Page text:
How To RV Living

RV Waterless Waste Valve & Shower Drain Install

December 17, 2020

The Problem

When we first moved into our camper, we immediately noticed a problem. We were getting a terrible septic smell coming up into the camper every time we ran the bathroom vent fan. At first I thought the valve in the toilet was bad, but after some sniffing around it was pretty easy to determine that the smell was coming from the shower. I didn’t immediately understand how we could be having this problem. I assumed that the p-trap under the shower was the same as the one under the sink, just a standard residential p-trap. To test this, I ran some water in the shower and turned on the fan again. We still had the terrible smell. Next I went into the basement of our camper to see what the plumbing actually looked like. That’s when I noticed there wasn’t a standard p-trap, but some sort of one way valve under the shower. I did a little googling and found that what we actually had was a Wavin BV1B/UB HepvO Sanitary Waste Valve.

The Valve Installation

I started by removing the air vent in the wall of the bunkhouse to gain access to the plumbing under the shower. From this location I was able to reach the existing one way valve. I started by laying down a towel to catch any water or debris from the valve. Then I loosened the fittings, removed the valve and could immediately see what the problem was. The rubber seal inside the valve had been damaged, and was turned completely inside out. It was allowing gasses from the RV park’s septic system to come back up into our camper.

I removed the new valve from the packaging and installed it in the same direction as the old valve. If you look closely at the valve you will see a directional arrow. Make sure that the flow of the water follows that arrow, from the shower to the grey tank. The valve should also be installed with the ribs pointing down. I first installed the valve with no teflon tape or sealant of any kind and tested it by running the shower for a few minutes. I found that I had a pretty good leak on one side. I applied some teflon tape to the threads of the valve, and found that it was much easier to get a good seal this way. After I got the valve installed and had a good seal on both sides, I noticed that I had a very slow leak from around the shower drain.

The Drain Installation

I was a little frustrated at this point after laying on my back, crammed into an air vent, wedged between our furnace and AC ducts. So I did what any self respecting man would do, I called it a day. I left a towel down to catch any water that might leak and left the air vent open to check it after any showers were taken. I then ordered a new shower drain and some plumber’s putty.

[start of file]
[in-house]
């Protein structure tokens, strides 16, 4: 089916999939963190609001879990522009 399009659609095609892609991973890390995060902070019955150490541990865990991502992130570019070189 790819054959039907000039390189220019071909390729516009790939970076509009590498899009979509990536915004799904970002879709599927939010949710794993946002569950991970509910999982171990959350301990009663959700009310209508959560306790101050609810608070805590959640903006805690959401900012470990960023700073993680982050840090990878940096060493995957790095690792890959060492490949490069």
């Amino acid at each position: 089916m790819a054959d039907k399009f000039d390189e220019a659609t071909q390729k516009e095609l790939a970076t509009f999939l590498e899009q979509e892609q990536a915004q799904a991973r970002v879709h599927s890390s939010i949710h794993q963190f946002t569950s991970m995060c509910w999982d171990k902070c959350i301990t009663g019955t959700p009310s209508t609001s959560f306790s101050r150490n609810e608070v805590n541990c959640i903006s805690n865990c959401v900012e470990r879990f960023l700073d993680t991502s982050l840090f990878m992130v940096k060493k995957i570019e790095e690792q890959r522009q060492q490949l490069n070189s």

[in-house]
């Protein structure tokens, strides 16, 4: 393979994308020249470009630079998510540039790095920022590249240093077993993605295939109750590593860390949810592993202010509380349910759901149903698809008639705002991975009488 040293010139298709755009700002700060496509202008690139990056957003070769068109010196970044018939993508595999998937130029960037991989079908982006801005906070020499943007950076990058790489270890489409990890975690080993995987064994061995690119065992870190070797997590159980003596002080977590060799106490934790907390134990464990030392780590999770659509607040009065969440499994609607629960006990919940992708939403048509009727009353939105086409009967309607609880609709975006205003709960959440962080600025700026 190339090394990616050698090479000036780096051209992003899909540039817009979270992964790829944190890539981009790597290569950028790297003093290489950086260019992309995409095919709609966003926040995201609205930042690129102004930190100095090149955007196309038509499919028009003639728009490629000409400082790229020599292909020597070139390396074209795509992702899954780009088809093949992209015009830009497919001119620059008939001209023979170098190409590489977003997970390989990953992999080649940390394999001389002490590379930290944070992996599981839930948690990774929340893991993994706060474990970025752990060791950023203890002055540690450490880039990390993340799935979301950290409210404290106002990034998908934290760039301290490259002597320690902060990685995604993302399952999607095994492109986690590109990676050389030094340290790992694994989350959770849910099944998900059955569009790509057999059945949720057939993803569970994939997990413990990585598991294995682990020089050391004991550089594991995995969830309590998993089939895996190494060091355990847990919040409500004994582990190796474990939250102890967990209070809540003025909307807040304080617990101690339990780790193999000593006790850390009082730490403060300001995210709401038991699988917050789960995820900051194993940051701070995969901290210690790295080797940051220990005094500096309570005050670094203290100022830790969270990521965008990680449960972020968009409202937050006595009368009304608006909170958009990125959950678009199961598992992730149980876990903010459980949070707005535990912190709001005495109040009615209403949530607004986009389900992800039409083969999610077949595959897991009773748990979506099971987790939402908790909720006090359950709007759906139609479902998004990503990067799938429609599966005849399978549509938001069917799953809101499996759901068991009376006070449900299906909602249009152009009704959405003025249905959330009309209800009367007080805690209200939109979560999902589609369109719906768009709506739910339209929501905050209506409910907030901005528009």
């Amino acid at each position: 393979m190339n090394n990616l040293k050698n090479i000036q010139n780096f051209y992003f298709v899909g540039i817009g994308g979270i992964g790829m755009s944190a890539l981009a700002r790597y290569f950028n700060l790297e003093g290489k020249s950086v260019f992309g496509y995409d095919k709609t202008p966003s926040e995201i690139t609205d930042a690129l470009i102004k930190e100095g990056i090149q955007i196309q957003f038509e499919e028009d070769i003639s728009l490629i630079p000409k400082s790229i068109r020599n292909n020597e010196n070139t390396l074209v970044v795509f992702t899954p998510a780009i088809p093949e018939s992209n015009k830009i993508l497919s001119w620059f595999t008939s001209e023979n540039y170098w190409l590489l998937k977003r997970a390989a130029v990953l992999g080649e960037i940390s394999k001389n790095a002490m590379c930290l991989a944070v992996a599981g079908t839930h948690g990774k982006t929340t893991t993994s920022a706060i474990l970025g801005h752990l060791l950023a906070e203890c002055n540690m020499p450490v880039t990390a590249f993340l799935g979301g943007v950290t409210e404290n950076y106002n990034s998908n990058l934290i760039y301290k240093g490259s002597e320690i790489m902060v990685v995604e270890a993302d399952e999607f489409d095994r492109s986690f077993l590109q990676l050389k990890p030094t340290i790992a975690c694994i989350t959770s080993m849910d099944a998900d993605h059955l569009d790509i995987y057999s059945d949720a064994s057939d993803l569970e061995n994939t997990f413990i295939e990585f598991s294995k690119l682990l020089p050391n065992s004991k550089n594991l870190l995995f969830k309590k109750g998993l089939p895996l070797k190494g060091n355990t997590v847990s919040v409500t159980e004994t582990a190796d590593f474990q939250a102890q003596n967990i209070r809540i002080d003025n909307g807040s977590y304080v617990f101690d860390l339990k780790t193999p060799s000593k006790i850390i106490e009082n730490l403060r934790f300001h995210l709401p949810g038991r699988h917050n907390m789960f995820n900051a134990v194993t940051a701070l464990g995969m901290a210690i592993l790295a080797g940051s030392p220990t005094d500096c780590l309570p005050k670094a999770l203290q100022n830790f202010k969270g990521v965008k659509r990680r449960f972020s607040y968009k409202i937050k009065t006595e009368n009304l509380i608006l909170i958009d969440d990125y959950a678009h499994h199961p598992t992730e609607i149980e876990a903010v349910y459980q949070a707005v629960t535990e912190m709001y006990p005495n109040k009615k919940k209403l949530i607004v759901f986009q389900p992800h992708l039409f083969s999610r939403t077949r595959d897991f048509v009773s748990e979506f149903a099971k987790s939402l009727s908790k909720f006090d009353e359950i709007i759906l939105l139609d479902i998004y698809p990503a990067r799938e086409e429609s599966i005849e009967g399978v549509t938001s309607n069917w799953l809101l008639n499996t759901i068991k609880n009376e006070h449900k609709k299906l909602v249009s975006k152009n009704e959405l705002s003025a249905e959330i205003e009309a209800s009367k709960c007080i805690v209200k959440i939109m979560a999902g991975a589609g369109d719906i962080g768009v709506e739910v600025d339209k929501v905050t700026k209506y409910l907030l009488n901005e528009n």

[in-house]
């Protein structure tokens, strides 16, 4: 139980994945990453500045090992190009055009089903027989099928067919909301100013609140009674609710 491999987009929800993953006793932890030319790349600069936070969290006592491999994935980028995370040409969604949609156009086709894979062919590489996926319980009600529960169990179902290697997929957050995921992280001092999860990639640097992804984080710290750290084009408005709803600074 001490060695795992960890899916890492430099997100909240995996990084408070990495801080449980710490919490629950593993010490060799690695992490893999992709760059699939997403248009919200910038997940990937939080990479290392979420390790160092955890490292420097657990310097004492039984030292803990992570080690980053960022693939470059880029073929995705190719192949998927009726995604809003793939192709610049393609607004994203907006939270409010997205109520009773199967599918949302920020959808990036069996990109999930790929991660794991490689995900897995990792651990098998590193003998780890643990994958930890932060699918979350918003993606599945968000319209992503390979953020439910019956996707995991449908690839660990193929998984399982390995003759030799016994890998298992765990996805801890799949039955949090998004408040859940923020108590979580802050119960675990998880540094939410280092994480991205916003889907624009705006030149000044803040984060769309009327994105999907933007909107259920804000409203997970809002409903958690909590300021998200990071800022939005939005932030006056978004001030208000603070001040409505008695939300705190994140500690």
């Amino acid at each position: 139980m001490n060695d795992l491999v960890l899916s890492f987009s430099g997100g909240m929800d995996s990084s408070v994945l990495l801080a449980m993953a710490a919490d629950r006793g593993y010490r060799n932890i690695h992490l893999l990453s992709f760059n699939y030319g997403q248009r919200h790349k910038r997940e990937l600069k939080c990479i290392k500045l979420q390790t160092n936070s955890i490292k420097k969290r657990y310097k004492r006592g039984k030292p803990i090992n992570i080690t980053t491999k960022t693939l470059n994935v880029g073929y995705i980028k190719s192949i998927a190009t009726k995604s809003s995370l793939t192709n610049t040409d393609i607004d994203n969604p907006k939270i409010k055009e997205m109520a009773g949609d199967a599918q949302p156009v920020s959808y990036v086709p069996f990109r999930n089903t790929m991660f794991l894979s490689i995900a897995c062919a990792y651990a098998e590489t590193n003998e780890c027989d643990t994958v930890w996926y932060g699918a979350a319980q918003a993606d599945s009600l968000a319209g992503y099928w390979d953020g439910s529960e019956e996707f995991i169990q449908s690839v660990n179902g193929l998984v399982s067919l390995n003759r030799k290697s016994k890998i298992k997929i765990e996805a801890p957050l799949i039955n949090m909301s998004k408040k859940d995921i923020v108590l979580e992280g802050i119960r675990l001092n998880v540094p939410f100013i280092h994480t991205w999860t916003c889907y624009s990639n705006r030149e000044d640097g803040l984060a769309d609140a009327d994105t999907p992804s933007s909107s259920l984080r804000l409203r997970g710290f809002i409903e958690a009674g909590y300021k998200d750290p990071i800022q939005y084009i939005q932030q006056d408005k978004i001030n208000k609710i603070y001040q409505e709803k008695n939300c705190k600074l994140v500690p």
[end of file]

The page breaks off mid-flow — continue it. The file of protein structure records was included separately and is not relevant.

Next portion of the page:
After the new items arrived I got back after it. This time I decided to go in from the basement side near the plumbing control panel. I was able to reach the shower drain more easily from this location. I started by disconnecting the 90º elbow from the bottom of the drain. I was able to keep the drain from spinning by wedging a pair of needle nose pliers up inside it. Then I used a pair of channel lock pliers to remove the nut that sandwiches the drain to the tub floor. I then pushed the drain up into the shower basin.

I moved up into the bathroom to install the new drain inside the shower. I started by cleaning around the drain hole in the shower basin. I completely removed all the old putty that was around the drain hole, and used some bathroom cleaner to make sure it was good and clean. I then scooped out some plumber’s putty and rolled it in my hands to create a long cylinder. I placed this around the hole in the shower basin and pushed the new drain down into it. I was able to work the drain down into place and remove some extra putty as I was going.

Back underneath the shower, I then added the washer and the nut to hold the drain in place. I used the same process with my pliers that I used when removing the old one. I wedged the needle nose pliers into the drain to hold is still as I tightened the nut with the channel locks. I then reconnected the 90º elbow going into the rest of our plumbing. After a quick test, I could see that we were smell and leak free!


This was supposed to be a simple project of just changing out a waterless waste valve, but it ended up being a little more intensive. I’m glad that I really looked into all of the issues and was able to discover the slow leak in the shower drain as well. Who knows how long that part had been leaking. With us living full time in our camper and taking many showers this could have created a much larger problem in a short amount of time. Overall, it was not a hard project. The worst part was fitting under the shower to work on it.

Items Used

Tools Used

  • Channel Lock Pliers
  • Needle Nose Pliers
  • Phillips-head Screwdriver
  • Headlamp
  • Flashlight

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